Last week, S-League side Balestier Khalsa was in the news for the way it treated some of its foreign footballers.
Now, the club is now facing a salvo from its local brigade over allegations that its management did not communicate clearly how bonuses from its victorious RHB Singapore Cup campaign last year would be shared.
According to players The Straits Times spoke to, Balestier chairman S. Thavaneson said $75,000 of the $100,000 the club received from beating Home United 3-1 in the final would be shared among the squad of 25 players as a bonus. The club would keep the balance of the winnings.
However, some players are now crying foul after learning that up to $6,000 was deducted from the $75,000 pot for fines the club incurred owing to the number of bookings the players had picked up from referees.
Midfielder Ruhaizad Ismail, who was released by the Tigers after his contract expired in November, said: "The chairman came into the dressing room before training one day and wrote down the $75,000 figure on the whiteboard. He said the amount would be ours. I know some players were quite happy after that, because it was quite a large amount."
Defender Syed Thaha, who has since joined Geylang International, said: "We were only told of the deductions after the bonus was given out. The club could have communicated that to us earlier."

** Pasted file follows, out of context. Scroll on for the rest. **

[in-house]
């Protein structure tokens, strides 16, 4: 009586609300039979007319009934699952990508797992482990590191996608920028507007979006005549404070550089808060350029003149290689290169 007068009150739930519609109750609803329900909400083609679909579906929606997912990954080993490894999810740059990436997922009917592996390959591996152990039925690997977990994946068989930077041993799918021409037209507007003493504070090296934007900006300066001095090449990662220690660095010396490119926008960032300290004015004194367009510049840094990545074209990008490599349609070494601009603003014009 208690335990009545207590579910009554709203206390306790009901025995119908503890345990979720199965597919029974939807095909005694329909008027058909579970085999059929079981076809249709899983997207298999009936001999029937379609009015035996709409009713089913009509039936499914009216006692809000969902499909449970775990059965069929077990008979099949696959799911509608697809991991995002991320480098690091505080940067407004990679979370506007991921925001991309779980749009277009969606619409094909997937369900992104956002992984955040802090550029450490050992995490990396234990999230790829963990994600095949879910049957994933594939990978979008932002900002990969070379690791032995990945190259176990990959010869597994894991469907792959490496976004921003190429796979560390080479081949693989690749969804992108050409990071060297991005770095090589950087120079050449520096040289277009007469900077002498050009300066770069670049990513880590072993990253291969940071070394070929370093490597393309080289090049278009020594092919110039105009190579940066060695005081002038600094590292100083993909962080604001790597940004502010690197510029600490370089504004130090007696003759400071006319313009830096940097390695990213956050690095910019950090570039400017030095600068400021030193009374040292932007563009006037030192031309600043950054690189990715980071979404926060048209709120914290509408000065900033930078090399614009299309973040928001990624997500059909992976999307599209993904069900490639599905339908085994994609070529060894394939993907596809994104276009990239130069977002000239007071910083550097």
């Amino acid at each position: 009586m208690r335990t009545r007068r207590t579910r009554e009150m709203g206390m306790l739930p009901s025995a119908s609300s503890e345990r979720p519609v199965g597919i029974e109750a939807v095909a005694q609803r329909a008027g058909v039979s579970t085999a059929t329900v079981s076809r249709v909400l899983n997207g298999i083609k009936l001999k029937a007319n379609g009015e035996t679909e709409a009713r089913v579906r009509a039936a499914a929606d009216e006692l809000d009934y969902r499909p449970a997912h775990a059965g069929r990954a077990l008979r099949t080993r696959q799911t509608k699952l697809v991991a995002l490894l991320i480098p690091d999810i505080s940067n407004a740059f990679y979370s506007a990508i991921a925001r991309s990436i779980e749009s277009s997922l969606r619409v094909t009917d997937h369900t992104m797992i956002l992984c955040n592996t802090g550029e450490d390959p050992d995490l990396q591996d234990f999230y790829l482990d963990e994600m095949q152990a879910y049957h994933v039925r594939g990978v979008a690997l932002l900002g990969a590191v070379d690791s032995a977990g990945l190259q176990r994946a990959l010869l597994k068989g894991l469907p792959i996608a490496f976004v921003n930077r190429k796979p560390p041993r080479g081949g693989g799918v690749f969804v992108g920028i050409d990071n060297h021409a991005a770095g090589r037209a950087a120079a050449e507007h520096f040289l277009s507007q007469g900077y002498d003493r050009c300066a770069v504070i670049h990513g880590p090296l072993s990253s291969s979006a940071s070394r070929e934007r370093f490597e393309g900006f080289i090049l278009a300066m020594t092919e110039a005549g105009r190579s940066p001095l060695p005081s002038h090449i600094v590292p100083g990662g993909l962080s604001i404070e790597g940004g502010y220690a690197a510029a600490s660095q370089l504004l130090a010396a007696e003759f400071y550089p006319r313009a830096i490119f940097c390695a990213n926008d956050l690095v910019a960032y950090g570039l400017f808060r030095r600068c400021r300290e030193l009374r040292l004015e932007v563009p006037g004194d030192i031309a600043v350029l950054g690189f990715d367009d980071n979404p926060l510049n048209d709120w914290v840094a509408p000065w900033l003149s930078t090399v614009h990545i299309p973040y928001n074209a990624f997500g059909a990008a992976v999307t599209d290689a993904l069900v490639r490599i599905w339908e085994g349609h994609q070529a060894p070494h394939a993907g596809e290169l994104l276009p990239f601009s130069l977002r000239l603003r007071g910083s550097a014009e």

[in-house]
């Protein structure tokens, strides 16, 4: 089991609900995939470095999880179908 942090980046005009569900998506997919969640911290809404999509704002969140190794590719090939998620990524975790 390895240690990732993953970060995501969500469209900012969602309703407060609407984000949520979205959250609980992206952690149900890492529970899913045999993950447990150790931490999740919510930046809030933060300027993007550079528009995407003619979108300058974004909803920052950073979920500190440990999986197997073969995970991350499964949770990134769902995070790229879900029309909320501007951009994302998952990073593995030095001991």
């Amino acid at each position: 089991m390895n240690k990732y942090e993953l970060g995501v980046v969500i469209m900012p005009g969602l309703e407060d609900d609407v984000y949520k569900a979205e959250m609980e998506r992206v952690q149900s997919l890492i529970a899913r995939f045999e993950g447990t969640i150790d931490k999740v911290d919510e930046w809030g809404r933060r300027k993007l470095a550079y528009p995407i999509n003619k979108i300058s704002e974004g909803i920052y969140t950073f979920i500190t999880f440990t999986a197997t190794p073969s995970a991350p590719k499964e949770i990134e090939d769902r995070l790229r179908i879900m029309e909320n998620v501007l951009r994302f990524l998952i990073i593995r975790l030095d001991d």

One player who is still with the club confirmed the duo's account. He added: "Two players got nothing. But football is a team game. We heard that the cleaners at Toa Payoh Stadium got $100. It's a very nice touch from the club, so why can't the club do this for the players who didn't play?"
Thavaneson defended the club's policy, saying: "The bonus has to be shared with the technical staff and stadium staff, because everyone contributed. It's a fair distribution.
"We analysed each yellow card on a case-by-case basis, and deducted it from the pot accordingly. For example, if the club gets fined when a player abuses the referee, should the player get away with it? But we won't penalise a tackle to win the ball."
On some players receiving no bonus, he said: "Ask the player to name himself. And we will tell the public why he got what he got."
The Straits Times understands that deducting fines from win bonuses is not a common practice in the S-League.
Thaveneson stood firm, insisting: "The (distribution of the) bonus is the prerogative of the club... A lot of things are communicated to the players, but if you only listen to what you want to hear, this is what happens."
This article was first published on Jan 12, 2015.
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